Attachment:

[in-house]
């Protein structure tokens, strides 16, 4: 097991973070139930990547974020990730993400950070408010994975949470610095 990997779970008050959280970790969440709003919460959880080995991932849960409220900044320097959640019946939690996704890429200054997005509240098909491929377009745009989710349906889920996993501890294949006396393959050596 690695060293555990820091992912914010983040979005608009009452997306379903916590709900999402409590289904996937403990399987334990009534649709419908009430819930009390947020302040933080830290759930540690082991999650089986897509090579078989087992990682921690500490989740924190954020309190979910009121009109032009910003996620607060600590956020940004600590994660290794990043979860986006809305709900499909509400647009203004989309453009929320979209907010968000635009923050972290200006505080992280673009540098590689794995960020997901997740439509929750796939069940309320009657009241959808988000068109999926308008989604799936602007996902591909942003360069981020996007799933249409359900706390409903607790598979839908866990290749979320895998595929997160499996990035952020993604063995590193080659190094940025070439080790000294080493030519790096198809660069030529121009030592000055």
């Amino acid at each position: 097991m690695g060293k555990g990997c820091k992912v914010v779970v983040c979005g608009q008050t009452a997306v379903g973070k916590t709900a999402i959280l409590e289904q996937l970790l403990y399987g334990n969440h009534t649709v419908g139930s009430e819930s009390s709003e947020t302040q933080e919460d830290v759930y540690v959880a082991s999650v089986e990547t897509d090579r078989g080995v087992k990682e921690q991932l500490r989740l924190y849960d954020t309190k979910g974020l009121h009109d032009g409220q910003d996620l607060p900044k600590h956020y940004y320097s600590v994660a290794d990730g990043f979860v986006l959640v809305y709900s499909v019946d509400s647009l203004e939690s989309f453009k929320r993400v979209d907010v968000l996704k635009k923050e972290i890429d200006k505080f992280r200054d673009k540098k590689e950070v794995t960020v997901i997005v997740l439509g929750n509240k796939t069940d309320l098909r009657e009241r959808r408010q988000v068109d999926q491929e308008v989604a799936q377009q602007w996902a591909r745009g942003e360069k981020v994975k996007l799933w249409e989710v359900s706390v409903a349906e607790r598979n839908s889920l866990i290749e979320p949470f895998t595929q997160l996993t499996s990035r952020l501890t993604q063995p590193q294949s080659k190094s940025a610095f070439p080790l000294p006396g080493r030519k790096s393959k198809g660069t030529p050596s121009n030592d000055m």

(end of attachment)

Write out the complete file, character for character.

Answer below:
[in-house]
């Protein structure tokens, strides 16, 4: 097991973070139930990547974020990730993400950070408010994975949470610095 990997779970008050959280970790969440709003919460959880080995991932849960409220900044320097959640019946939690996704890429200054997005509240098909491929377009745009989710349906889920996993501890294949006396393959050596 690695060293555990820091992912914010983040979005608009009452997306379903916590709900999402409590289904996937403990399987334990009534649709419908009430819930009390947020302040933080830290759930540690082991999650089986897509090579078989087992990682921690500490989740924190954020309190979910009121009109032009910003996620607060600590956020940004600590994660290794990043979860986006809305709900499909509400647009203004989309453009929320979209907010968000635009923050972290200006505080992280673009540098590689794995960020997901997740439509929750796939069940309320009657009241959808988000068109999926308008989604799936602007996902591909942003360069981020996007799933249409359900706390409903607790598979839908866990290749979320895998595929997160499996990035952020993604063995590193080659190094940025070439080790000294080493030519790096198809660069030529121009030592000055």
């Amino acid at each position: 097991m690695g060293k555990g990997c820091k992912v914010v779970v983040c979005g608009q008050t009452a997306v379903g973070k916590t709900a999402i959280l409590e289904q996937l970790l403990y399987g334990n969440h009534t649709v419908g139930s009430e819930s009390s709003e947020t302040q933080e919460d830290v759930y540690v959880a082991s999650v089986e990547t897509d090579r078989g080995v087992k990682e921690q991932l500490r989740l924190y849960d954020t309190k979910g974020l009121h009109d032009g409220q910003d996620l607060p900044k600590h956020y940004y320097s600590v994660a290794d990730g990043f979860v986006l959640v809305y709900s499909v019946d509400s647009l203004e939690s989309f453009k929320r993400v979209d907010v968000l996704k635009k923050e972290i890429d200006k505080f992280r200054d673009k540098k590689e950070v794995t960020v997901i997005v997740l439509g929750n509240k796939t069940d309320l098909r009657e009241r959808r408010q988000v068109d999926q491929e308008v989604a799936q377009q602007w996902a591909r745009g942003e360069k981020v994975k996007l799933w249409e989710v359900s706390v409903a349906e607790r598979n839908s889920l866990i290749e979320p949470f895998t595929q997160l996993t499996s990035r952020l501890t993604q063995p590193q294949s080659k190094s940025a610095f070439p080790l000294p006396g080493r030519k790096s393959k198809g660069t030529p050596s121009n030592d000055m």